Stephen Molldrem Stephen Molldrem, MA

Stephen Molldrem is a PhD Candidate in American Culture and the Graduate Certificate Program in Science, Technology, and Society at the University of Michigan. He is a Rackham Predoctoral Fellow for Academic Year 2018-2019. Since August of 2016, he has lived and worked in Atlanta.

Stephen's research extends across multiple domains in sexual and gender and minority health, health information technology (health IT), and how data about HIV, sexuality, and gender are used by key actors in the healthcare system. He has conducted community-engaged fieldwork in metropolitan Atlanta's HIV/AIDS, LGBTQ health, and public health communities for over two years. He has also studied transformations in U.S. federal policy in these areas that have taken place since 2009, focusing on the development of new IT systems, standards, and data exchange infrastructures. Stephen is currently finishing his dissertation, which argues that developments in biomedical HIV prevention, sexual and gender minority health, and health IT are profoundly remaking contemporary sexuality, which he conceptualizes as a system of power that deeply organizes society and individuality. The dissertation also proposes new methods for scholars to study and understand these transformations. Stephen identifies as an AIDS activist and a sex radical.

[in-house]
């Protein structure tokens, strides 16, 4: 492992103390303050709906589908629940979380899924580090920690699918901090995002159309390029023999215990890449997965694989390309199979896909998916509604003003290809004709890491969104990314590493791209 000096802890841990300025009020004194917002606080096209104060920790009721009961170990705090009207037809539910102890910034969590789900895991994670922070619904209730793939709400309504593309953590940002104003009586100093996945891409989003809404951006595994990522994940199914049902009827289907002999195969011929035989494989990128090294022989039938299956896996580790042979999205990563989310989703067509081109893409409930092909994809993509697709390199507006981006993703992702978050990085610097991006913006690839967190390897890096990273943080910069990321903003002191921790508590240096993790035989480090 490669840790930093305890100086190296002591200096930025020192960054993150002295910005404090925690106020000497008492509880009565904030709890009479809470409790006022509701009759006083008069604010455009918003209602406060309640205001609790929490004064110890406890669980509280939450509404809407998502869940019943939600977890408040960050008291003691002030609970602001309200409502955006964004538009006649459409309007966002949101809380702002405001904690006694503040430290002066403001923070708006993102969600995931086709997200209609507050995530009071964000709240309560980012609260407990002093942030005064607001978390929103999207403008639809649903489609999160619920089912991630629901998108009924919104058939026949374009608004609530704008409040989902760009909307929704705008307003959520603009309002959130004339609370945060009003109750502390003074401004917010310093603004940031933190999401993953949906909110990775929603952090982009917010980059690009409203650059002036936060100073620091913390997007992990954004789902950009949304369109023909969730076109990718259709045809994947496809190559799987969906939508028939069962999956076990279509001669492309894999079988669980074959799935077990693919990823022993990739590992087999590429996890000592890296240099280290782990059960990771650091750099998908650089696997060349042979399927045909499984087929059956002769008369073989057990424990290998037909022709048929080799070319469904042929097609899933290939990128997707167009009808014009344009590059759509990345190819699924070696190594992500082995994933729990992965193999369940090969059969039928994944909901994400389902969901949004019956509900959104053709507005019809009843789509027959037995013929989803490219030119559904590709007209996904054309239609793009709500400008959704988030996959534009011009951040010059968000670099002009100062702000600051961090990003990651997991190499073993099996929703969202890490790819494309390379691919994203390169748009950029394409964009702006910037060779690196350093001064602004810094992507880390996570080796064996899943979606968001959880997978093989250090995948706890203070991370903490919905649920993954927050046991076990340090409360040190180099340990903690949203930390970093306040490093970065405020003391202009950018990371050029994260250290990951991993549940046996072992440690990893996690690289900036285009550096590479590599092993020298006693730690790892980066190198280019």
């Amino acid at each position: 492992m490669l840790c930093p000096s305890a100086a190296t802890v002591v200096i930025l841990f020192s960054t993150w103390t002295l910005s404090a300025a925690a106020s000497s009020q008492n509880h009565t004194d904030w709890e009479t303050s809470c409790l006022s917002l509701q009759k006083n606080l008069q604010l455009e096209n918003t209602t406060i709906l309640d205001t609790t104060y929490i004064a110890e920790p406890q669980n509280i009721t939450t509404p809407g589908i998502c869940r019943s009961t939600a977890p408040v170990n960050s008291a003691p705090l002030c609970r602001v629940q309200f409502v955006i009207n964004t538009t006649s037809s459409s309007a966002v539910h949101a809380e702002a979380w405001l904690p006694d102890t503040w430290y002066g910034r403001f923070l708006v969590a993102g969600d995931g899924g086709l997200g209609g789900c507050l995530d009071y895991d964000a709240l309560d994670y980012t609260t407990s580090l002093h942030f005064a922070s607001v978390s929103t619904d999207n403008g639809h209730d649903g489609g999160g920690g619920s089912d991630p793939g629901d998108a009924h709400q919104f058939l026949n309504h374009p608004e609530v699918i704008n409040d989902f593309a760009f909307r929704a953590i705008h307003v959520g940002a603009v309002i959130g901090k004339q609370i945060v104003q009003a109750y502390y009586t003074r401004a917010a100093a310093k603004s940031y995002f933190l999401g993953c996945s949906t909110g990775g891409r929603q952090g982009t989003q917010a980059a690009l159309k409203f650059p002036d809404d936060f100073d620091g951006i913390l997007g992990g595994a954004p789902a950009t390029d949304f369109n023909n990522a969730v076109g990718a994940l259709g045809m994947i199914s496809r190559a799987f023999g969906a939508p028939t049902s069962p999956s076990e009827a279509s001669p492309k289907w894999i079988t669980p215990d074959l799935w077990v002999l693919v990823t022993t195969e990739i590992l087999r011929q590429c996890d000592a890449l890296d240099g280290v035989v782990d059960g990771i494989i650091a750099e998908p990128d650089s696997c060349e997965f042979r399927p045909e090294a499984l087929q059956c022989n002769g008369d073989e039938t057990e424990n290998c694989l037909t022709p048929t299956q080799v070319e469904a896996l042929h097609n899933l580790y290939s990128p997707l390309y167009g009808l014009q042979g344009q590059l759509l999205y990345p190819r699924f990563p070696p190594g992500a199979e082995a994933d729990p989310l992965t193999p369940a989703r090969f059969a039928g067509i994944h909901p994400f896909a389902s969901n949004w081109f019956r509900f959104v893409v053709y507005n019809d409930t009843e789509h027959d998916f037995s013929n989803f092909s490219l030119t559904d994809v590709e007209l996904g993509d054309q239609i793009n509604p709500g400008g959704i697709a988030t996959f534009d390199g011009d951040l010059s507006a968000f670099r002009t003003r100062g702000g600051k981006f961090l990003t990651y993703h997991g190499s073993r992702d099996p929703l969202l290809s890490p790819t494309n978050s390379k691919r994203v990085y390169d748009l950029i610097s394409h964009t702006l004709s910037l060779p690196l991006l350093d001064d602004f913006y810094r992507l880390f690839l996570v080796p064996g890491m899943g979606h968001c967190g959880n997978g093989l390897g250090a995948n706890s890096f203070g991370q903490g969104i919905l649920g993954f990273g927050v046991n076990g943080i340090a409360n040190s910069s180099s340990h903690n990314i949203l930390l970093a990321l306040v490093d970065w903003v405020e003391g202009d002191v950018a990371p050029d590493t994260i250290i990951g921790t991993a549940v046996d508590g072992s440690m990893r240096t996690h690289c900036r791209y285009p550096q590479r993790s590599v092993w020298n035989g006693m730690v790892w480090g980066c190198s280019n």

He is involved in multiple efforts in Atlanta and elsewhere on issues related to HIV and sexual freedom. He is a member of the Society for Social Studies of Science (4S) and the Health Information Management and Systems Society (HIMSS). His academic writing has appeared in Porn Studies, CATALYST: Feminism, Theory Technoscience, and Feminist Formations.

Vickie Lynn Vickie Lynn, MSW, MPH

Vickie Lynn is a doctoral candidate at the University of South Florida (USF), College of Public Health, Community and Family Health, with a focus on Behavioral Health and is also an adjunct instructor at USF's School of Social Work.

Vickie earned both her Master of Social Work and Master of Public Health at USF and is also a graduate scholar of the Institute for Translational Research in Adolescent Behavioral Health at USF's College of Behavioral & Community Sciences. Her dissertation research focuses on implementation science and the integration of behavioral health (mental health and substance abuse) services into primary care. Vickie also conducts workshops focusing on the history of HIV communication and how language (word choices) affect stigma and discrimination for people living with HIV.

For the past three decades, Vickie has worked with local and national organizations to address issues related to HIV prevention, care, and treatment, as well as, social justice and human rights issues.